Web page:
API integration with customer relationship management systems (CRMs) centralizes and creates easy access to customer data. Businesses can seamlessly integrate customer information, lead generation, and contact management tools with marketing platforms and sales software.
E-commerce & Shipping Management
E-commerce businesses leverage APIs for inventory management and order tracking. Inventory management APIs maintain accurate inventory levels and product availability, which helps to prevent overselling or overstock. Order APIs help businesses provide shipping labels and delivery time estimation to their customers, and customers can conveniently monitor the real-time status of their shipments.
Content Management Systems (CMS)
CMS platforms provide APIs that enable businesses to create, publish, manage, update, and integrate content from external systems. Content management system APIs show real-time display of content on websites.
Cloud service providers offer APIs that empower businesses to manage storage and databases in “the cloud .”Businesses leverage these APIs to create, update, automate, and delete cloud resources.
Search and SEO Optimization
APIs help businesses to integrate search features, access search engine data, track rankings for keywords online, monitor their website’s performance, and gain insights for enhanced optimization.
HR software can provide APIs to integrate comprehensive tools and tasks such as job board maintenance, employee recruiting, new hire onboarding, staff management, background check services, and payroll systems.
Ticketing and Customer Support
APIs can connect businesses to ticketing platforms for information, purchases, and even customer support. This integration supports real-time issue resolution within online systems.
APIs empower the financial sector with efficiency and precision with access to account data, transaction histories, and account balances. Trading platforms can even leverage APIs to monitor real-time market data, manage investment portfolios, and execute trades.
Booking Travel Arrangements
Travel agencies and booking websites integrate APIs from hospitality services, including airlines, hotels, car rental facilities, and excursion services. These APIs enable customers to check availabilities and prices, make reservations, and access up-to-date travel information.
Secure Medical Record Access
Healthcare practices use APIs for secure data exchange and transfer, enabling patient data integration with electronic health records (EHR) systems. Patients and providers can securely access medical records, appointment information, and scheduling services online.
Educational institutions use APIs to access and manage student information, course resources, and online learning platforms. This API integration streamlines the educational experience for both students and faculty.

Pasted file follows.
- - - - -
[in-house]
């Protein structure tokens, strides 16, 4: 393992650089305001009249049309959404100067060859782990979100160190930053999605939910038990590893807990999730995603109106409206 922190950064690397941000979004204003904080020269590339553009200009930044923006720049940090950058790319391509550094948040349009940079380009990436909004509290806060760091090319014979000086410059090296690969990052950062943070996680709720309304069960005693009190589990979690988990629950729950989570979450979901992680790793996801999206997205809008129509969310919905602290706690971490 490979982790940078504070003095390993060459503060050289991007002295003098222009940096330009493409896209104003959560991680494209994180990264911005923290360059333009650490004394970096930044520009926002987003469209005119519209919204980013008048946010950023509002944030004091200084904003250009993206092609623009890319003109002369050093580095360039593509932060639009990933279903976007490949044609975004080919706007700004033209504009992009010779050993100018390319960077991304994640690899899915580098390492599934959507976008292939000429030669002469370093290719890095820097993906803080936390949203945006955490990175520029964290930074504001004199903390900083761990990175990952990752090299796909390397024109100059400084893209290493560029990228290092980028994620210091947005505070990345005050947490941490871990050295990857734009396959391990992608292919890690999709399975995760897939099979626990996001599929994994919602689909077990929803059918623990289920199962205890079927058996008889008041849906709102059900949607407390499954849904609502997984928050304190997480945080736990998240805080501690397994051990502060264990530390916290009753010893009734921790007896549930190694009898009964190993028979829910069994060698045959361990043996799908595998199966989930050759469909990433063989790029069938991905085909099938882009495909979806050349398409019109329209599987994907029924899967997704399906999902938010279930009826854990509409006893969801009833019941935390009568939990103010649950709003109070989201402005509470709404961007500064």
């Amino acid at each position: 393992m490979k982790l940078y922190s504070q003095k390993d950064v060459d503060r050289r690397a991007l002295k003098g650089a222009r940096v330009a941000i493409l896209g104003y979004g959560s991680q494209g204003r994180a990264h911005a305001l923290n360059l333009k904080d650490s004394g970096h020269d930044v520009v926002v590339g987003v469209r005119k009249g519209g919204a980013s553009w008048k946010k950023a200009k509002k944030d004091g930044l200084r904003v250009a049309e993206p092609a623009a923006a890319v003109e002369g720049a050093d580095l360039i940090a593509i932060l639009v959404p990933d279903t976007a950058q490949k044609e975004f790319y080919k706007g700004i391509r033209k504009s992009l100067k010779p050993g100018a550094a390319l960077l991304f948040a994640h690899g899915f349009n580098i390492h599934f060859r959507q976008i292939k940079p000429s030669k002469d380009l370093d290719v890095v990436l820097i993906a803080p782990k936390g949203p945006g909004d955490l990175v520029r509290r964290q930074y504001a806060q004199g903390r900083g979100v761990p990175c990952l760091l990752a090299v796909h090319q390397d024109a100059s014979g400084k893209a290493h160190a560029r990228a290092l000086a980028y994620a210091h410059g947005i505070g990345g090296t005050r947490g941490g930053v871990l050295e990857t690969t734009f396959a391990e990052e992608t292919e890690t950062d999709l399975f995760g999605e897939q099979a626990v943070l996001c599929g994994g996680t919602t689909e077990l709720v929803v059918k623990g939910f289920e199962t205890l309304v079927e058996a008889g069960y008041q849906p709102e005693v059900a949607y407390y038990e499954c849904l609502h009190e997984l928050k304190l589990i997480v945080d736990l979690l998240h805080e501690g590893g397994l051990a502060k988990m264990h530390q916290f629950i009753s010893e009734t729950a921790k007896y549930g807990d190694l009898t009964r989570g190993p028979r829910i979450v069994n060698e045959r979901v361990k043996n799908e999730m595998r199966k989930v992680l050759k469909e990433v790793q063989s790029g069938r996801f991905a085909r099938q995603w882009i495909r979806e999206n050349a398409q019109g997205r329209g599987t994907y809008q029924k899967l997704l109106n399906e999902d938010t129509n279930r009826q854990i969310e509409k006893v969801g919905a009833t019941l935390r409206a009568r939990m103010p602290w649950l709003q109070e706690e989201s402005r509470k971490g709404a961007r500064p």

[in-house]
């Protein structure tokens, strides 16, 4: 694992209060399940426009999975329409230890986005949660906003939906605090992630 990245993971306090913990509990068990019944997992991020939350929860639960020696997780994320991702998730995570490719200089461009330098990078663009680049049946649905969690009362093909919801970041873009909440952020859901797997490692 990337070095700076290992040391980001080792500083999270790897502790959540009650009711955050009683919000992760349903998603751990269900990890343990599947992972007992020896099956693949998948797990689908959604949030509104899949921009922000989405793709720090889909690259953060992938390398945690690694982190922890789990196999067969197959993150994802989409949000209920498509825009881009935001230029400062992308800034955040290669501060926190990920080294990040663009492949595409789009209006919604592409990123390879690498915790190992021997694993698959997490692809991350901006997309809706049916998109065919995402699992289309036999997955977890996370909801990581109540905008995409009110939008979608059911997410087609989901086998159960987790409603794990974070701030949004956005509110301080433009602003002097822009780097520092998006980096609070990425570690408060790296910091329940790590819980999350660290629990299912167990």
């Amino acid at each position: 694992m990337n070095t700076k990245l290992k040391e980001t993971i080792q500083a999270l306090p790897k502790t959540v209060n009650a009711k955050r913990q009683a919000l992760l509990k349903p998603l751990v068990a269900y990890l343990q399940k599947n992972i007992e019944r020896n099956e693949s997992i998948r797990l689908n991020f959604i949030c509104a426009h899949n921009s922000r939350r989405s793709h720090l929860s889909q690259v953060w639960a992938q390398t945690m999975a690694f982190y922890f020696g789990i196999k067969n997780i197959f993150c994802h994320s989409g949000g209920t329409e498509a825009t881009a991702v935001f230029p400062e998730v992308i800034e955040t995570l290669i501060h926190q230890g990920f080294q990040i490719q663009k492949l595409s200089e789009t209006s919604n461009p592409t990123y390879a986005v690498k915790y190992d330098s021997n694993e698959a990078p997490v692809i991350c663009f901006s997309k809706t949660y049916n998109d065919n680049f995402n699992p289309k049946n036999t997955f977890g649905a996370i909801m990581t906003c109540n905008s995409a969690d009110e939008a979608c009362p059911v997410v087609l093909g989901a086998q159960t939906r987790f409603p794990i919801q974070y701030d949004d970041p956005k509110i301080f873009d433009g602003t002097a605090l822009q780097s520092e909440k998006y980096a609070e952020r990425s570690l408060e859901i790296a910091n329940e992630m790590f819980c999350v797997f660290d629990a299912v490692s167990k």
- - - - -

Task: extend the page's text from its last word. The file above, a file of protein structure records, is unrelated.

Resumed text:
Public and Civic Services
APIs, through third-party applications, offer publicly accessible services such as weather updates, traffic information, and various public records.
APIs can help businesses synchronize data across their systems to ensure that all data is accurate across the organization. This integration can save businesses money and time and eliminate the need to manually enter data into various systems.
Accurate and consistent information across all systems within a business also improves the customer experience with a more seamless experience regardless of the channel.
IoT (Internet of Things)
APIs help in the connection of IoT (Internet of Things) devices. “Internet of things” are devices with technologies and software that connect to other devices and exchange data with other systems over the Internet or online networks. IoT APIs empower businesses to gather data, perform monitoring remotely, and implement seamless automation.
For example, an API connects a smart home thermostat to a phone app so that the user can control their thermostat from their phone even while they are away.
Okay, and now back to business payment processing and API Standardization.
What Is the Difference Between Credit and Debit Payments Versus ACH Transactions?
A payment processor will partner with a card network (such as Visa, Mastercard, Discover, or Amex) to facilitate credit card and debit card payments. The transaction process has several steps, such as verifying the availability of funds within the customer’s account and contacting the merchant’s financial institution (the acquirer) to eventually settle a payment.
The card networks act as a clearing house for the process, a link between one party and the other. Having the money pass through the clearing house makes sure that both parties will honor their commitment—in this case, the customer’s bank and your merchant bank.